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The CBD revolution

Cannabidiol, one of the non-psychotropic molecules derived from hemp, is going down a storm due to its multiple benefits in terms of wellness, which range from relaxation to recovery for sportspeople and relief of chronic pain. We get the lowdown on the star molecule of the moment.

It’s everywhere now. There’s no longer a single neighbourhood or town without a specialist CBD shop or shops. There are masses of online stores, and brands thrive all year round. Even the wellness aisle in French high-street mainstay Monoprix offers oils and dietary supplements based on CBD. Because this molecule is now available in all its forms: cigarettes, vaping liquids, edible or massage oils, dietary supplements, beauty products, teas, infusions, canned drinks, cakes, honey and chocolate. CBD has also made it into food. Famous pastry chef Philippe Conticini has included it in one of his desserts, baker Anthony Courteille has made a chocolate bar out of it, Will’s Deli has included it in its Pastraweed sandwich, and baristas are mixing cocktails and virgin cocktails with CBD. So has CBD just been hyped up by Bohemian yoga devotees, or is it a bona fide therapeutic molecule?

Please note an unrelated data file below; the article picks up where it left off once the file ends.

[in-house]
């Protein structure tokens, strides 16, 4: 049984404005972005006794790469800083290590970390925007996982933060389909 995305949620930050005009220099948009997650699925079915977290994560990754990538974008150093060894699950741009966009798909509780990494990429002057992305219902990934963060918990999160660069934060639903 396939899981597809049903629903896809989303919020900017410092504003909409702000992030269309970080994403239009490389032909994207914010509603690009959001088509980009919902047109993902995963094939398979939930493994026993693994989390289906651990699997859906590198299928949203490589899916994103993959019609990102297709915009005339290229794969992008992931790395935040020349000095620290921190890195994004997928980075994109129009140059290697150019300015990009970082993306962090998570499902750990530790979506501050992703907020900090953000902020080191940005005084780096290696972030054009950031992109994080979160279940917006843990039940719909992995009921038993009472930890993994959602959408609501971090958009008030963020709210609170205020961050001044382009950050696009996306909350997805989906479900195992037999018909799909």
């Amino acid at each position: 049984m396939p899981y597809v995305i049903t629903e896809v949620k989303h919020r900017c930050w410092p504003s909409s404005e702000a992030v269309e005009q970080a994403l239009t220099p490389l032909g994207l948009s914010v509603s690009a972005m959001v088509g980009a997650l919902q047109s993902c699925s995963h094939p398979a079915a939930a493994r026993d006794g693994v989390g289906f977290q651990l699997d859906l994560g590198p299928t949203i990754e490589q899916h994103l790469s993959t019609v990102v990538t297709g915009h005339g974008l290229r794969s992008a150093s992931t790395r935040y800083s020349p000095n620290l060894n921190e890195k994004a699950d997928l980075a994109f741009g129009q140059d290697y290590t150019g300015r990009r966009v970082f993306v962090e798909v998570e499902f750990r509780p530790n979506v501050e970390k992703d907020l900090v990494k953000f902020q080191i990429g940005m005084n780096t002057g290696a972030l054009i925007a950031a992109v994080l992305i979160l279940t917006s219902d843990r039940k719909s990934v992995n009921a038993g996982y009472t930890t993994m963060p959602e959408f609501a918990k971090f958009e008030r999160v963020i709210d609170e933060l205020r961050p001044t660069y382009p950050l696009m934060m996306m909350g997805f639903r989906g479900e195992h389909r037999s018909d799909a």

The history of CBD in a nutshell

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In the beginning there was hemp

Hemp, or cannabis sativa (Latin for cultivated hemp), is a herbaceous flowering plant in the Cannabaceae family. This plant native to equatorial regions has been bred to suit all regions of the world. Hemp is cultivated for its strong fibres and highly-nutritious grains, and has been used by mankind since 8000 B.C. The earliest documented use of medication derived from cannabis dates back to 2737 B.C., when Emperor Sheng Nung of China used tea infused with cannabis to relieve not least malaria, memory loss, rheumatism and gout. In the 19th century, Queen Victoria is said to have used cannabis to relieve her menstrual cramping. But at the time, the plant was used wholesale without its various components being separated out.

The fundamental difference between CBD and THC

In 1839, Irish doctor and researcher William B. O’Shaughnessy was the first to publish a study on the therapeutic effects of the plant, particularly as an anaesthetic.

In the early 1930s, British chemist Robert S. Cahn was the first to discover an isolated cannabinoid, reporting on the partial structure of cannabinol.

In 1940, American chemist Roger Adams was the first to extract cannabidiol (CBD). His research is also behind the discovery of tetrahydrocannabinol (THC), that psychotropic molecule in cannabis which makes it addictive.